“Some pain” is on the horizon for Americans, Federal Reserve Chairman Jerome Powell warned last week of the central bank’s effort to fight inflation.
Already, more people are struggling to cover their usual expenses, and more lower-income folks are falling behind on their credit card bills.
Meanwhile, many economists are projecting a recession will hit by the end of next year, if it isn’t here already.
But don’t look to the federal government for a helping hand this time. There’s little appetite in Congress to provide support to those struggling if the economy heads further south, experts say.
The US economy is showing growing signs of trouble, even as the job market continues to be strong and household finances remain fairly solid overall.
Some 40% of Americans lived in households that had difficulty paying their usual household expenses in the last seven days, according to the most recent US Census Bureau Household Pulse Survey, which took place in late July and early August. That’s up from 31% at the beginning of the year.
The situation is even worse for parents. Nearly half of adults with minor children at home found it somewhat or very difficult to cover the usual expenses in the last week, up from less than 38% at the start of the year, the survey found.
Part of the increase in financial stress stems from the expiration of the expanded child tax credit, said Claire Zippel, senior research analyst at the left-leaning Center on Budget and Policy Priorities. Congress had beefed up the tax credit and paid it to parents in monthly installments in the second half of last year as part of the American Rescue Plan Act.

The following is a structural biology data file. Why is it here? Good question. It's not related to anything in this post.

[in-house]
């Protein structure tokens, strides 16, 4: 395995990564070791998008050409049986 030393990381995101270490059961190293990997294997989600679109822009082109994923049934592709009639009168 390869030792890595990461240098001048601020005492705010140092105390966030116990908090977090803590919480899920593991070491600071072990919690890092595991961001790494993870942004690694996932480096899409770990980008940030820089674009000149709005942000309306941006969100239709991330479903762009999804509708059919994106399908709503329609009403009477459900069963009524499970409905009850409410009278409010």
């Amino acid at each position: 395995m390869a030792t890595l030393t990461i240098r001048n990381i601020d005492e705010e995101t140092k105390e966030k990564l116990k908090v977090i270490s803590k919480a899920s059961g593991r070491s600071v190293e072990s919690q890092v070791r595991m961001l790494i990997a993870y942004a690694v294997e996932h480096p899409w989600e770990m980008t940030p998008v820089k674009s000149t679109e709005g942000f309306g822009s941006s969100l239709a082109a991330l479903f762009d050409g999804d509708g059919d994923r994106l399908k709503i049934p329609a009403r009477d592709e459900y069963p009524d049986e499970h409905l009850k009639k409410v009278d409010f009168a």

“While families were receiving those payments, the vast majority were putting them towards just basic expenses,” Zippel said. “And so to not have that cushion anymore, combined with prices going up, is certainly putting many families in a pinch.”
Likewise, hunger is on the rise. Some 11.5% of adults live in households where there was sometimes or often not enough to eat in the past week, up from 10% at the start of the year, according to the Census survey. Among families with children, the figure is 15.3%, up from 12.5%.
Food prices continue to climb, even as gas prices have retreated for weeks. Grocery prices soared 13.1% over the past year, with nearly every item rising in cost, according to the Bureau of Labor Statistics. That’s the largest annual increase since the year ending in March 1979.
That heightened food insecurity also means that more people are turning to food banks for help. Some 65% of food banks reported an increase in demand for emergency food assistance in June, compared with the previous month, according to the latest survey by Feeding America, a network of more than 200 food banks and more than 60,000 partner agencies, food pantries and meal programs.
“Inflation is devastating to the budgets of families, seniors and people just barely getting by, driving more and more of them to food banks and food pantries,” said Katie Fitzgerald, chief operating officer of Feeding America.
Inflation is also helping spur increases in credit card borrowing, as people cope with rising prices for goods and services, according to the Federal Reserve Bank of New York’s most recent quarterly report on debt and credit.
The flood of federal assistance earlier in the Covid-19 pandemic enabled many Americans to stay current on their credit cards. But now, delinquencies are rising among low-income borrowers, with rates approaching pre-pandemic levels, New York Fed researchers found.
“With the supportive policies of the pandemic mostly in the past, there are pockets of borrowers who are beginning to show some distress on their debt,” the researchers said.